History of 1930 Triumph Super 7 Roadster

Author: Jack Evans (NSW)
Posted: Fri 5 Apr 2024

It all began many years ago when my friend Bob Morgan presented me with bits and pieces of a Triumph Super 7. The “scraps” sat in the back of one of my sheds until it was suggested I should smarten myself up and restore the vehicle. At the time he was restoring TR2s, TR3s and TR3As.on and off, as you might say.

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The final outcome

Getting started
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Chassis differential, wheels, gearbox, engine bloack and steering box.

I started in 2006, gathering all the bits and pieces I had: a chassis here, a couple of blocks there, as well as:

  • three or four gearboxes in various stages of collapse
  • three or four steering boxes
  • half a dozen spoked wheels rusted from sitting on wet ground for years
  • tree differentials with completely wrecked worn wheels & bearings
  • various dubious looking axles & brakes completely seized up
  • All in all a complete wreck

    No body except various pieces of wood which meant nothing. No usable mudguards, no running boards. No bonnet, no windscreen, hood bows or hood. No dickie seat parts at all and no seats. I managed to find some crucial bits and pieces around Parkes and Bundanoon, NSW and others at Caloundra, Qld. So there it started … a very long way to go.

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    Chassis, steering box and differential.

    A bit of history
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    More beginnings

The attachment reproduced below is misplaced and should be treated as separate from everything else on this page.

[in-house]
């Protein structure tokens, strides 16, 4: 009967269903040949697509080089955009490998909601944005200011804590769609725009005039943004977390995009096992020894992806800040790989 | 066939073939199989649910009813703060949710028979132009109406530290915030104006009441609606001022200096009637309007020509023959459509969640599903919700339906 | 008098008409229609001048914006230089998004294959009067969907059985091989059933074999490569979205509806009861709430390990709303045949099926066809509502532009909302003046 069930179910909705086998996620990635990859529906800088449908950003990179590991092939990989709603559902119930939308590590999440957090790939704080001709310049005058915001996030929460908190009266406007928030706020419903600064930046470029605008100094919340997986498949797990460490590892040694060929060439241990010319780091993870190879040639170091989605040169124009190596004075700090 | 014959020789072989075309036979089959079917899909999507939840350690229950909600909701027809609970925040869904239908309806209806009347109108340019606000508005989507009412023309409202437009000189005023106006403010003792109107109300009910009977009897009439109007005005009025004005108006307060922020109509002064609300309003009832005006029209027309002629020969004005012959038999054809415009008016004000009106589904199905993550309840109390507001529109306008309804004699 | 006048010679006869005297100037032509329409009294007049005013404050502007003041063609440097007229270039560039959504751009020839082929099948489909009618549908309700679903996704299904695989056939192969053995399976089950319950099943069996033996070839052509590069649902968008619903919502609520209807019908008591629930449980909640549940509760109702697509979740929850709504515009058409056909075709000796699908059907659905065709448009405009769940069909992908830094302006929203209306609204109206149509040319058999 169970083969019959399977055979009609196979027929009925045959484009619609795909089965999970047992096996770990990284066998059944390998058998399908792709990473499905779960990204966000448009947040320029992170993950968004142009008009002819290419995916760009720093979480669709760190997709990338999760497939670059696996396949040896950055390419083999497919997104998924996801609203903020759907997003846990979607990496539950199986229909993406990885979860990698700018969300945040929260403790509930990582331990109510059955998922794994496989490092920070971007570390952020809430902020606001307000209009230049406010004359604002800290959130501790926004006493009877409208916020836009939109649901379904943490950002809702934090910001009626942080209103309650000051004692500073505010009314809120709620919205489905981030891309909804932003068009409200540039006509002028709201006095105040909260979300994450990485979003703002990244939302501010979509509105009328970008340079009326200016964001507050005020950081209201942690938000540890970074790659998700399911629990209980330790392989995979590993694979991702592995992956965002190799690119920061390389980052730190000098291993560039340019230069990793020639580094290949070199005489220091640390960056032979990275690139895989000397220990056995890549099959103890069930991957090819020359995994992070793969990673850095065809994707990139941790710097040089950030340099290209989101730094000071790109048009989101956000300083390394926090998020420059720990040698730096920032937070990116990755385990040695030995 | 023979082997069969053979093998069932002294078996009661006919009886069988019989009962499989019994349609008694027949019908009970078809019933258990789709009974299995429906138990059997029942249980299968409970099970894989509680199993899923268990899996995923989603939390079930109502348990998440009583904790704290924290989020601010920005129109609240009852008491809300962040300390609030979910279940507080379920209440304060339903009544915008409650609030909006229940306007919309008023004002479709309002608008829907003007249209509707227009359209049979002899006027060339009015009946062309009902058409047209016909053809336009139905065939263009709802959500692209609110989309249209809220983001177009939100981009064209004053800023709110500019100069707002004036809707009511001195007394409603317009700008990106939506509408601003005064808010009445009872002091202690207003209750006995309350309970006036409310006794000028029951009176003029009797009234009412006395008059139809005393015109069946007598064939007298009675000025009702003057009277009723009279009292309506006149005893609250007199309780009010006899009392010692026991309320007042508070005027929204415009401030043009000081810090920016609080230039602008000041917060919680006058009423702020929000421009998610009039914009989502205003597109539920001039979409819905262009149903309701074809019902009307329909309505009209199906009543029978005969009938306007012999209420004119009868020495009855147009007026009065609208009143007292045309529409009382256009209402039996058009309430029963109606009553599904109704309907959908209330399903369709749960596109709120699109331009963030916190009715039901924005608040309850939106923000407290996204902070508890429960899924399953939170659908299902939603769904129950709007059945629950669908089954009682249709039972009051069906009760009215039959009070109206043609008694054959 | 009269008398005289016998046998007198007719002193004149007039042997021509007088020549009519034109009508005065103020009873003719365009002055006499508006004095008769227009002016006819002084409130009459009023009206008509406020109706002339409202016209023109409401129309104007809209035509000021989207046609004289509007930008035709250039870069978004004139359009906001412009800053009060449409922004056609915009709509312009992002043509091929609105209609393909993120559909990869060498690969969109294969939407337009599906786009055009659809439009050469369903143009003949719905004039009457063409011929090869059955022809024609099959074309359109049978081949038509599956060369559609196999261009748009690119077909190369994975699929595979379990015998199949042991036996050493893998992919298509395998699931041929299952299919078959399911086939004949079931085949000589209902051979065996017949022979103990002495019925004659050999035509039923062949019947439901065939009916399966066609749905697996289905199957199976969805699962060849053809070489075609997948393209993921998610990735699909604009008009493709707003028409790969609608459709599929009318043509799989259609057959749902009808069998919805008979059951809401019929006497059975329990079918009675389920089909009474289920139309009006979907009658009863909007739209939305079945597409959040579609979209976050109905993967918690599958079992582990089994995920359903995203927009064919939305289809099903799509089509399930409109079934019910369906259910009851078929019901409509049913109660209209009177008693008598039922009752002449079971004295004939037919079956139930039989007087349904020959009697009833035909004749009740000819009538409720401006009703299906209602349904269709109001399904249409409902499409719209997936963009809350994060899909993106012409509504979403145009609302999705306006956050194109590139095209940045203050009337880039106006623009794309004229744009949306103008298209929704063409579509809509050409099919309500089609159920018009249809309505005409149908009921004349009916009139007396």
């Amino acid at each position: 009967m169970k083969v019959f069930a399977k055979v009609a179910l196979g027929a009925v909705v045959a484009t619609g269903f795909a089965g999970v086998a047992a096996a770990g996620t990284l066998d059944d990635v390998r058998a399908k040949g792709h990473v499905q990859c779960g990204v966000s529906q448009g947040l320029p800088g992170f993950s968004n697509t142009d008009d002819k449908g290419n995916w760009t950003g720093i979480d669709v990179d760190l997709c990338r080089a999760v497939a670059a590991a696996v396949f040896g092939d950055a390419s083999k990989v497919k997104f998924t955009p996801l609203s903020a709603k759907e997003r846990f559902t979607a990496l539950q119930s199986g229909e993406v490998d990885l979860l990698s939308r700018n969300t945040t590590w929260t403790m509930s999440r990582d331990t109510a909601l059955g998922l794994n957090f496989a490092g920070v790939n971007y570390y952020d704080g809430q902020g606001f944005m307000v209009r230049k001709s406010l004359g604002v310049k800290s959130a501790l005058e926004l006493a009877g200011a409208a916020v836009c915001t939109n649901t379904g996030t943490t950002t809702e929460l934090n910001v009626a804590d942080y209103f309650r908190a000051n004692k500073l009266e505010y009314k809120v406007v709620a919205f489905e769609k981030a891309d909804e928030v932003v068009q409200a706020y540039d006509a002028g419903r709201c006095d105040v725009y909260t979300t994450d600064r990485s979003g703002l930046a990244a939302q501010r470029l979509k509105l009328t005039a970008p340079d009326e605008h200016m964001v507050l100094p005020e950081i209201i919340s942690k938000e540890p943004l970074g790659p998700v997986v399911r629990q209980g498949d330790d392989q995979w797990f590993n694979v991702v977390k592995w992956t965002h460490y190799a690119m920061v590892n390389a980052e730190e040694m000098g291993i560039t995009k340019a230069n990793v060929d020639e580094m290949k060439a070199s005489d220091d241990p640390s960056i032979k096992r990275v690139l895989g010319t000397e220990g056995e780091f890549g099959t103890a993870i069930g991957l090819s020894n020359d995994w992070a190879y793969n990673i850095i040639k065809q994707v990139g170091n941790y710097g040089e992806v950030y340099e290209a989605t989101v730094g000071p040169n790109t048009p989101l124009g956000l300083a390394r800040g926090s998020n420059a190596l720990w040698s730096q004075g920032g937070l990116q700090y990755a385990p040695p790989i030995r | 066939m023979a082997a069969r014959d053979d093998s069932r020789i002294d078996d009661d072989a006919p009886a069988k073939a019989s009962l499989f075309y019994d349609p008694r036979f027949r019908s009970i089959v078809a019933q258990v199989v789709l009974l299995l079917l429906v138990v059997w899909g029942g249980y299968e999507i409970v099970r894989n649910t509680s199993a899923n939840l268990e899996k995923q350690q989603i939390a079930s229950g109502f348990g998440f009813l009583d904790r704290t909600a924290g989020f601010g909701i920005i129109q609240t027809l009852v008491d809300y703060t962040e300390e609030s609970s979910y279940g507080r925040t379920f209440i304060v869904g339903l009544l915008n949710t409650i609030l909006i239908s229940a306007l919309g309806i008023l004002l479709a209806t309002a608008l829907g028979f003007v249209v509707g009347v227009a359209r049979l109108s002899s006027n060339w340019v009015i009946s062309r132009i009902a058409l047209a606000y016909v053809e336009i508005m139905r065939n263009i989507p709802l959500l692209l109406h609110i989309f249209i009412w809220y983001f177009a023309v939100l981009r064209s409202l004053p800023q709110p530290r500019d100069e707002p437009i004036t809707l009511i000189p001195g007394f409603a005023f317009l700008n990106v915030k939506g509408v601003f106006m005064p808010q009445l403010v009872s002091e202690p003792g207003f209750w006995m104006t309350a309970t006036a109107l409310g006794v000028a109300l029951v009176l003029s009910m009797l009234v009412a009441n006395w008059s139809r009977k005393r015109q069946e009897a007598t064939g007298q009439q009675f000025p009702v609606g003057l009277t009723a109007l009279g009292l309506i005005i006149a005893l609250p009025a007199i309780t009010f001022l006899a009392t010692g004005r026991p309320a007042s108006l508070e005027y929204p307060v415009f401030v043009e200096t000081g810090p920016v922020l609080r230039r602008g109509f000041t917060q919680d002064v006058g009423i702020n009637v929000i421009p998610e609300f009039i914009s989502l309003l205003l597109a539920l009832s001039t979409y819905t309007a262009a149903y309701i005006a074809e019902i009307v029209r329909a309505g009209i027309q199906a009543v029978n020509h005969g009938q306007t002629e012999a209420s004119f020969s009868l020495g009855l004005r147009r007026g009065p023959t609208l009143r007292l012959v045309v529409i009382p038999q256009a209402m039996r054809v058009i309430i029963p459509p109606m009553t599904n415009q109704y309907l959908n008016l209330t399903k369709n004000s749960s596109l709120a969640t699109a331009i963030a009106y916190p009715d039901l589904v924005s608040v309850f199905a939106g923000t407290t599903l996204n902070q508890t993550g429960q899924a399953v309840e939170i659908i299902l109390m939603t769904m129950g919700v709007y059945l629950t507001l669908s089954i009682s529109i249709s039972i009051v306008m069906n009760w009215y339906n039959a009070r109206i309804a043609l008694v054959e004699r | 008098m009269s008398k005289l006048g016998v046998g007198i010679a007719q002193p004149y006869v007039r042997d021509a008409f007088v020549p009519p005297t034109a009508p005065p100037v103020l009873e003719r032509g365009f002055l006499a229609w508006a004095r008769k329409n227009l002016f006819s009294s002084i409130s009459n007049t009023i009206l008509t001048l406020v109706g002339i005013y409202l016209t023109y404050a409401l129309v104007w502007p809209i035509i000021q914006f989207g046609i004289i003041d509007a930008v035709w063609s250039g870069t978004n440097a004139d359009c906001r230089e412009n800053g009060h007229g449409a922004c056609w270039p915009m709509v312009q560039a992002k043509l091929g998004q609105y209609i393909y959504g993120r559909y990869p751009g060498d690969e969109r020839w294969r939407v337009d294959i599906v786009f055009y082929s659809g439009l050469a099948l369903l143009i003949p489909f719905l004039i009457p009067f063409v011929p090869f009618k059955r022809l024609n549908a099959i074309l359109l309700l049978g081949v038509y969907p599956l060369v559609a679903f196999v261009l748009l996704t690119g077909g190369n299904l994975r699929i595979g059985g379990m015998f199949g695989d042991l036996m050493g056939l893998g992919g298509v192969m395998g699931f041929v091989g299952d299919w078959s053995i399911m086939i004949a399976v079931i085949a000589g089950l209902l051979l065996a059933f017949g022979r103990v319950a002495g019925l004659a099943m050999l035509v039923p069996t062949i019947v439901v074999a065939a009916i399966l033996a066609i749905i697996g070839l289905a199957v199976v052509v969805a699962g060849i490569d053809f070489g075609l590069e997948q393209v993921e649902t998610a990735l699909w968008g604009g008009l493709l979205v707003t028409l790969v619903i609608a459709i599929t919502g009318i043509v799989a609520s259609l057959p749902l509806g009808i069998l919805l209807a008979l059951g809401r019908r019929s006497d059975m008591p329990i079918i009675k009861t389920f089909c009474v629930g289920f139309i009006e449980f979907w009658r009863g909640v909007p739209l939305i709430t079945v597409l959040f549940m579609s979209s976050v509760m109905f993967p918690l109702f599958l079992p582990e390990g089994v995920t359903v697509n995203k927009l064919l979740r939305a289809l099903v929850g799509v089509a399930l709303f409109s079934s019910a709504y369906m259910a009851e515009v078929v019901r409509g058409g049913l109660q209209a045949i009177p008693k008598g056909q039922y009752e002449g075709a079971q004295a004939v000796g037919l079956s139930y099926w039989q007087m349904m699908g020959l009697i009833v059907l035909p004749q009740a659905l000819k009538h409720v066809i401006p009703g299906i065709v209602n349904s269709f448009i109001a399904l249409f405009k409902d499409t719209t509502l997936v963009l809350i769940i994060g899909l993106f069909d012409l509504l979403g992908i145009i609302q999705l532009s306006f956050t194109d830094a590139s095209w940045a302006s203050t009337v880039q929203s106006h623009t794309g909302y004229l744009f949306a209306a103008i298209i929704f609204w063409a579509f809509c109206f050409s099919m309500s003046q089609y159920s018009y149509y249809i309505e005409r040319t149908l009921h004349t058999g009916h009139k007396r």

In 1928,the Triumph Motor Company, England appointed Armstrong Cycle and Motor Co in Perth as agents for their new Super Seven. Percival Armstrong who headed up the family company at that stage, got tired of people coming into his showroom in Perth looking at the Super Seven on the floow and saying, “what a nice little town car.”

    The remark repeated many times got his back up and with his friend George Manley from Albany, decided to drive ‘this nice little town car’ from Perth to Sydney. So it was, that on 30 September 1929, he and George set off from Perth on route to Sydney.

    The Nullarbor Plain in those days, had no made up highway, just goat and camel racks, sandhills and claypans. They traversed the Nullarbor, got lost in the middle of South Australia , but came across a piece of corrugated iron nailed to a tree with a red painted arrow pointing to Port Augusta. Saved!

    On they went, through Wellington (SA), Melbourne and finally, Sydney. All this done in eight days and six hours. An amazing, epic journey. They stayed in Sydney for a fortnight and then drove the car back to Perth! It was put back in the showroom with all its glorious dirt and mire. No doubt many sales followed this unique display.

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    More beginnings

    Replicating the journey
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    Engine stripped down with magneto, crankshaft and pistons on right.

    It was learning about this trip that I decided it would be a great idea to replicate this journey from Perth to my home town of Armidale, NSW. I certainly did not feel brave enough to drive this car through Melbourne and Sydney in 2009 with those cities’ lunatic traffic.